The need for Bonderman in the rotation again exposes the Mariners’ dearth of capable, competitive talent, the legacy of perpetual misfire.
Suckers that we are for a good weeper, the teensy planet of Marinerworld was pulling for Jeremy Bonderman Sunday. A state kid once a major league star coming back to the majors after two years of ailments, Bonderman was called up from AAA Tacoma and had a 1-2-3 first inning against the Twins in Minnesota. Then he was marinated in the franchise juices.
Bonderman didn’t finish five innings before he gave up seven runs. Hollywood hung up. Fairy tales don’t come true. Bill Gates forgets the source code.
Then again, what did we expect? The guy had an ERA near five in the Pacific Coast League, so what did we think would happen in the majors? He wasn’t ready. As Brandon Maurer wasn’t ready. As Dustin Ackley, Jesus Montero and Justin Smoak weren’t ready.
But even if Bonderman were ready, he’d have to have been Felix Hernandez Sunday just to get a no-decision. When the offense can’t score once, the only other option is a rainout.
The irksome part is not that Bonderman flopped; it’s that he was asked to take part. And then was given zero chance to win. Two years gone from the majors, I’m sure he was happy to be there, but his physical and mental therapists might suggest otherwise.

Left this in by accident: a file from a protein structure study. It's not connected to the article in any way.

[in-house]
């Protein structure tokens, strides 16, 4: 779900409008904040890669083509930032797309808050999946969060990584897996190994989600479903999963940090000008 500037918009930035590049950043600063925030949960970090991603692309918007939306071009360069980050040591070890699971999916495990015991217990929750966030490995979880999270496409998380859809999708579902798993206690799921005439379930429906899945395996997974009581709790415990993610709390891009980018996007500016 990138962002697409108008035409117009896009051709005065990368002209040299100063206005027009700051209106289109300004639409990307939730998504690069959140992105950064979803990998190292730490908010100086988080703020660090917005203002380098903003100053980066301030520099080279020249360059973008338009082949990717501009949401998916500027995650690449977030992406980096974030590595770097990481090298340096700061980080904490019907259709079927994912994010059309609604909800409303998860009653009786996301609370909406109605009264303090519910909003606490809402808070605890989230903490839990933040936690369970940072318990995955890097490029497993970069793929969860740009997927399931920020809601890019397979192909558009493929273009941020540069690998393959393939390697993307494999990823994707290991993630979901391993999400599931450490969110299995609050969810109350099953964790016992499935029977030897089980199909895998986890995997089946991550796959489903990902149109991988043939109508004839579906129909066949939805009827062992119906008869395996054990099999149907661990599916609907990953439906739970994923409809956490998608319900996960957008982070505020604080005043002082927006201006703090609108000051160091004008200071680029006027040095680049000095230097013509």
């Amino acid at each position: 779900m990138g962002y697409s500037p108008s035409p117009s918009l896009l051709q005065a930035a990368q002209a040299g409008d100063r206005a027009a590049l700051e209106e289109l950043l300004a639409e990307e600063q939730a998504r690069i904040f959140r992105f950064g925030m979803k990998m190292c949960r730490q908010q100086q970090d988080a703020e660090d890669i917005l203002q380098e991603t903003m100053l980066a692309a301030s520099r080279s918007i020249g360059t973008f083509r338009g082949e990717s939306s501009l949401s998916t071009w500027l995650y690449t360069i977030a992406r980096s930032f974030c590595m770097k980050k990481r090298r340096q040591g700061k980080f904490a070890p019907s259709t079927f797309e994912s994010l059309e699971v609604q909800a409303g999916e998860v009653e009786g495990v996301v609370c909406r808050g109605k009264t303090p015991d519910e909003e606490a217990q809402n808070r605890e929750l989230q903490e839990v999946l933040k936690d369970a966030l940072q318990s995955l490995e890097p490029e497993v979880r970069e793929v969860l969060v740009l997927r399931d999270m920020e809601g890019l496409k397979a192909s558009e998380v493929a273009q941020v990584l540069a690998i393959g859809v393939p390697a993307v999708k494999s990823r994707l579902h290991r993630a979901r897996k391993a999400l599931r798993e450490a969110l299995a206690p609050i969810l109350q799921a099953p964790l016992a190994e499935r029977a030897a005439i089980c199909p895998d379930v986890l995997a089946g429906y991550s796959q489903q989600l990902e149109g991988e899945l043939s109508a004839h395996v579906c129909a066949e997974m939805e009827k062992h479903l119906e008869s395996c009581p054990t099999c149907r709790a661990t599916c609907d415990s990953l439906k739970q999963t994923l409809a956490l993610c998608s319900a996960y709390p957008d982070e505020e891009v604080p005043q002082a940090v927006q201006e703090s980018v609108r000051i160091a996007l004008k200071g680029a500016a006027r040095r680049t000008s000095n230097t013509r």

A day after they blew a 4-2 lead in the ninth inning, the Mariners had five hits against Twins starter Scott Diamond, packing a 5.22 ERA entering the game. Again, the only guy doing anything was Kendrys Morales, who had two singles at his old job at DH while the Mariners tried out Alex Liddi at first base.
Liddi, a third baseman, is a good kid with a good story too, being from Italy. But the Mariners are doing spring training stunts in June. While the facts say that Smoak, Mike Morse and Franklin Gutierrez are out with injuries, it is also true that if all were healthy and played Sunday, the Mariners would have lost 10-1.
The two singles did push Morales’s average up to .300, which, from the non-Ichiro perspective, turns out to be a startling number. In the long fall from the summer of 2001 — I find myself asking for additional forensic evidence to prove that season really happened — when the club had four hitters at .300 or better, do you know how many times the Mariners have had another regular position player besides Ichiro hit .300?
Three. None in the past six seasons until Morales this week.
Not saying that .300 is the definitive milestone, nor that a player can’t be a big contributor hitting .260 with some power. And it’s true that throughout baseball over the past decade, the “average average” has declined from around .270 to around .250.
But one would think that in a dozen seasons since ’01 (Ichiro .350, Bret Boone .331, Edgar Martinez .306, John Olerud .302), the Mariners would have developed a few guys to deliver consistently near a premier benchmark.
Well, there was one — Raul Ibanez. The Mariners twice ridded themselves of him.
In 2004, Ibanez hit .304. That was one of the three, after Olerud’s .300 in ’02 and before the .314 of designated hitter Jose Vidro in 2007.